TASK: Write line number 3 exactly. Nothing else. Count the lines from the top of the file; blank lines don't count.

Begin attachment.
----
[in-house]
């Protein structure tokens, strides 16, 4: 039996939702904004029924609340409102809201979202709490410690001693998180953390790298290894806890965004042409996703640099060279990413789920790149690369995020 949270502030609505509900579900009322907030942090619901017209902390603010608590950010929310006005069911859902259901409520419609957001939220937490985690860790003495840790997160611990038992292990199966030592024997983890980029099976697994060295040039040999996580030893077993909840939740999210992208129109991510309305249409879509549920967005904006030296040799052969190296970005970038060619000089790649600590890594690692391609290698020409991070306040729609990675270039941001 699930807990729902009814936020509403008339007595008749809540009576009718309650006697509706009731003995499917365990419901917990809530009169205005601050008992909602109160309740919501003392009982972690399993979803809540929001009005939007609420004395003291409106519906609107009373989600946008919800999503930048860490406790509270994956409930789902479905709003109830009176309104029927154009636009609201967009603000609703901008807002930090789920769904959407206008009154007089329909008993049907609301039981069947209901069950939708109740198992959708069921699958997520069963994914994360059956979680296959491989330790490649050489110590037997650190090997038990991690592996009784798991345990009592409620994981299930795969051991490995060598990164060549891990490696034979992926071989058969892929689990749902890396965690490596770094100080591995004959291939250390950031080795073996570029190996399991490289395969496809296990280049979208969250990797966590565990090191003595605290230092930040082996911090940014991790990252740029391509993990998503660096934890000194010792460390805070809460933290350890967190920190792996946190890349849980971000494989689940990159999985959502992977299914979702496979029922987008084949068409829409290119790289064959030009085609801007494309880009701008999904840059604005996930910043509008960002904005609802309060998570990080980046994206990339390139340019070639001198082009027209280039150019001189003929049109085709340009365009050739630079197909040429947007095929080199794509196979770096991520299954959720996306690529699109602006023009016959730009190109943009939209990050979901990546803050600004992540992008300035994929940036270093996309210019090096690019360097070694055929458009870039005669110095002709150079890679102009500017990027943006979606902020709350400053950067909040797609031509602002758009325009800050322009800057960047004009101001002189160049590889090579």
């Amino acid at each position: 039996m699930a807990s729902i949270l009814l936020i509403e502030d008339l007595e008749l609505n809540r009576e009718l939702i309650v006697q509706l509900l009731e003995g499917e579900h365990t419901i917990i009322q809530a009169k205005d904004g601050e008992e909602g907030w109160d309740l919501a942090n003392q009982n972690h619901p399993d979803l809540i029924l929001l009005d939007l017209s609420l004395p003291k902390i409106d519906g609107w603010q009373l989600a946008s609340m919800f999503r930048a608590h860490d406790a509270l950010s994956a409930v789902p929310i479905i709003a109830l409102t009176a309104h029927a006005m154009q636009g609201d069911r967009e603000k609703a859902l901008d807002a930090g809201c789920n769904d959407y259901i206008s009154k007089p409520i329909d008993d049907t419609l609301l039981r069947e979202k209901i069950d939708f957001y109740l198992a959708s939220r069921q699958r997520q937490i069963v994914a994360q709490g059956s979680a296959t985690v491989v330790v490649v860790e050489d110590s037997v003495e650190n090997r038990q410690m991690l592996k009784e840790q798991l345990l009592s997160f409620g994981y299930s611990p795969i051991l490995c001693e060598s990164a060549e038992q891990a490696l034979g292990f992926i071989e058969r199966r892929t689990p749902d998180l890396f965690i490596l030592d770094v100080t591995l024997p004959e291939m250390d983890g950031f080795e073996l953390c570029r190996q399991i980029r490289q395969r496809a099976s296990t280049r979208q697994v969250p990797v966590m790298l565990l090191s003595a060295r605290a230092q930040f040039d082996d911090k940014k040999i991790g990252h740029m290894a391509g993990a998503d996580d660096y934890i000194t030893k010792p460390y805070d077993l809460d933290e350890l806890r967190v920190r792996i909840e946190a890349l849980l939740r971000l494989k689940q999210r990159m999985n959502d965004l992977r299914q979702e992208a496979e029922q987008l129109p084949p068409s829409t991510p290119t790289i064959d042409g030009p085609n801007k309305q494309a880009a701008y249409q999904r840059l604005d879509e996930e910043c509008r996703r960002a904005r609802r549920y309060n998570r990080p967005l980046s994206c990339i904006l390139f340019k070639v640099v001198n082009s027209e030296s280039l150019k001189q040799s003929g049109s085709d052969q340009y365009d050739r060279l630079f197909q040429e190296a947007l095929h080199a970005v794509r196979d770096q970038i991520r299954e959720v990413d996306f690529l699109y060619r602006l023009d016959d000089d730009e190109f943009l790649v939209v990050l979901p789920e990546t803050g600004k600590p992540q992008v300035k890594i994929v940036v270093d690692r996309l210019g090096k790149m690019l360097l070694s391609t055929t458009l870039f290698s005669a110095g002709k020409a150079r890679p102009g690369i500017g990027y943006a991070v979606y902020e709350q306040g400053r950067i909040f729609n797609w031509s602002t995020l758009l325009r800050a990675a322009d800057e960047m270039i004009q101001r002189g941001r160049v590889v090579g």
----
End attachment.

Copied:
């Amino acid at each position: 039996m699930a807990s729902i949270l009814l936020i509403e502030d008339l007595e008749l609505n809540r009576e009718l939702i309650v006697q509706l509900l009731e003995g499917e579900h365990t419901i917990i009322q809530a009169k205005d904004g601050e008992e909602g907030w109160d309740l919501a942090n003392q009982n972690h619901p399993d979803l809540i029924l929001l009005d939007l017209s609420l004395p003291k902390i409106d519906g609107w603010q009373l989600a946008s609340m919800f999503r930048a608590h860490d406790a509270l950010s994956a409930v789902p929310i479905i709003a109830l409102t009176a309104h029927a006005m154009q636009g609201d069911r967009e603000k609703a859902l901008d807002a930090g809201c789920n769904d959407y259901i206008s009154k007089p409520i329909d008993d049907t419609l609301l039981r069947e979202k209901i069950d939708f957001y109740l198992a959708s939220r069921q699958r997520q937490i069963v994914a994360q709490g059956s979680a296959t985690v491989v330790v490649v860790e050489d110590s037997v003495e650190n090997r038990q410690m991690l592996k009784e840790q798991l345990l009592s997160f409620g994981y299930s611990p795969i051991l490995c001693e060598s990164a060549e038992q891990a490696l034979g292990f992926i071989e058969r199966r892929t689990p749902d998180l890396f965690i490596l030592d770094v100080t591995l024997p004959e291939m250390d983890g950031f080795e073996l953390c570029r190996q399991i980029r490289q395969r496809a099976s296990t280049r979208q697994v969250p990797v966590m790298l565990l090191s003595a060295r605290a230092q930040f040039d082996d911090k940014k040999i991790g990252h740029m290894a391509g993990a998503d996580d660096y934890i000194t030893k010792p460390y805070d077993l809460d933290e350890l806890r967190v920190r792996i909840e946190a890349l849980l939740r971000l494989k689940q999210r990159m999985n959502d965004l992977r299914q979702e992208a496979e029922q987008l129109p084949p068409s829409t991510p290119t790289i064959d042409g030009p085609n801007k309305q494309a880009a701008y249409q999904r840059l604005d879509e996930e910043c509008r996703r960002a904005r609802r549920y309060n998570r990080p967005l980046s994206c990339i904006l390139f340019k070639v640099v001198n082009s027209e030296s280039l150019k001189q040799s003929g049109s085709d052969q340009y365009d050739r060279l630079f197909q040429e190296a947007l095929h080199a970005v794509r196979d770096q970038i991520r299954e959720v990413d996306f690529l699109y060619r602006l023009d016959d000089d730009e190109f943009l790649v939209v990050l979901p789920e990546t803050g600004k600590p992540q992008v300035k890594i994929v940036v270093d690692r996309l210019g090096k790149m690019l360097l070694s391609t055929t458009l870039f290698s005669a110095g002709k020409a150079r890679p102009g690369i500017g990027y943006a991070v979606y902020e709350q306040g400053r950067i909040f729609n797609w031509s602002t995020l758009l325009r800050a990675a322009d800057e960047m270039i004009q101001r002189g941001r160049v590889v090579g």